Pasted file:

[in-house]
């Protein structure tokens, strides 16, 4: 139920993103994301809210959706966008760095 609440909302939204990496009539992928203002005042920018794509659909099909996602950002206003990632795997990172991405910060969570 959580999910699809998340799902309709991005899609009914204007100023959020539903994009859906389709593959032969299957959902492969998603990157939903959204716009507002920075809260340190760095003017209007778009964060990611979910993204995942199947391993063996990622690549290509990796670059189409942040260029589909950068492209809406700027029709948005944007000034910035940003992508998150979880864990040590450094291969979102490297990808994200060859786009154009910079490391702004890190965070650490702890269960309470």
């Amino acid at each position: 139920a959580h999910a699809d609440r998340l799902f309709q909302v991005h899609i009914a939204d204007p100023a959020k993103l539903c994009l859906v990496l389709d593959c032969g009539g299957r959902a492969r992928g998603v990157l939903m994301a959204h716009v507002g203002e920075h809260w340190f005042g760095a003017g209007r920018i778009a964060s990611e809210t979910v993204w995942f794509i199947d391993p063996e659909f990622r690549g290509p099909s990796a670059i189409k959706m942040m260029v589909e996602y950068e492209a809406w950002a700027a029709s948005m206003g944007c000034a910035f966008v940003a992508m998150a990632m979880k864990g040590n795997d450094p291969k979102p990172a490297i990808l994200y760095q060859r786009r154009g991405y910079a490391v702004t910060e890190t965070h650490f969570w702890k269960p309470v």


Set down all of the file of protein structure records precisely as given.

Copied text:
[in-house]
């Protein structure tokens, strides 16, 4: 139920993103994301809210959706966008760095 609440909302939204990496009539992928203002005042920018794509659909099909996602950002206003990632795997990172991405910060969570 959580999910699809998340799902309709991005899609009914204007100023959020539903994009859906389709593959032969299957959902492969998603990157939903959204716009507002920075809260340190760095003017209007778009964060990611979910993204995942199947391993063996990622690549290509990796670059189409942040260029589909950068492209809406700027029709948005944007000034910035940003992508998150979880864990040590450094291969979102490297990808994200060859786009154009910079490391702004890190965070650490702890269960309470």
């Amino acid at each position: 139920a959580h999910a699809d609440r998340l799902f309709q909302v991005h899609i009914a939204d204007p100023a959020k993103l539903c994009l859906v990496l389709d593959c032969g009539g299957r959902a492969r992928g998603v990157l939903m994301a959204h716009v507002g203002e920075h809260w340190f005042g760095a003017g209007r920018i778009a964060s990611e809210t979910v993204w995942f794509i199947d391993p063996e659909f990622r690549g290509p099909s990796a670059i189409k959706m942040m260029v589909e996602y950068e492209a809406w950002a700027a029709s948005m206003g944007c000034a910035f966008v940003a992508m998150a990632m979880k864990g040590n795997d450094p291969k979102p990172a490297i990808l994200y760095q060859r786009r154009g991405y910079a490391v702004t910060e890190t965070h650490f969570w702890k269960p309470v």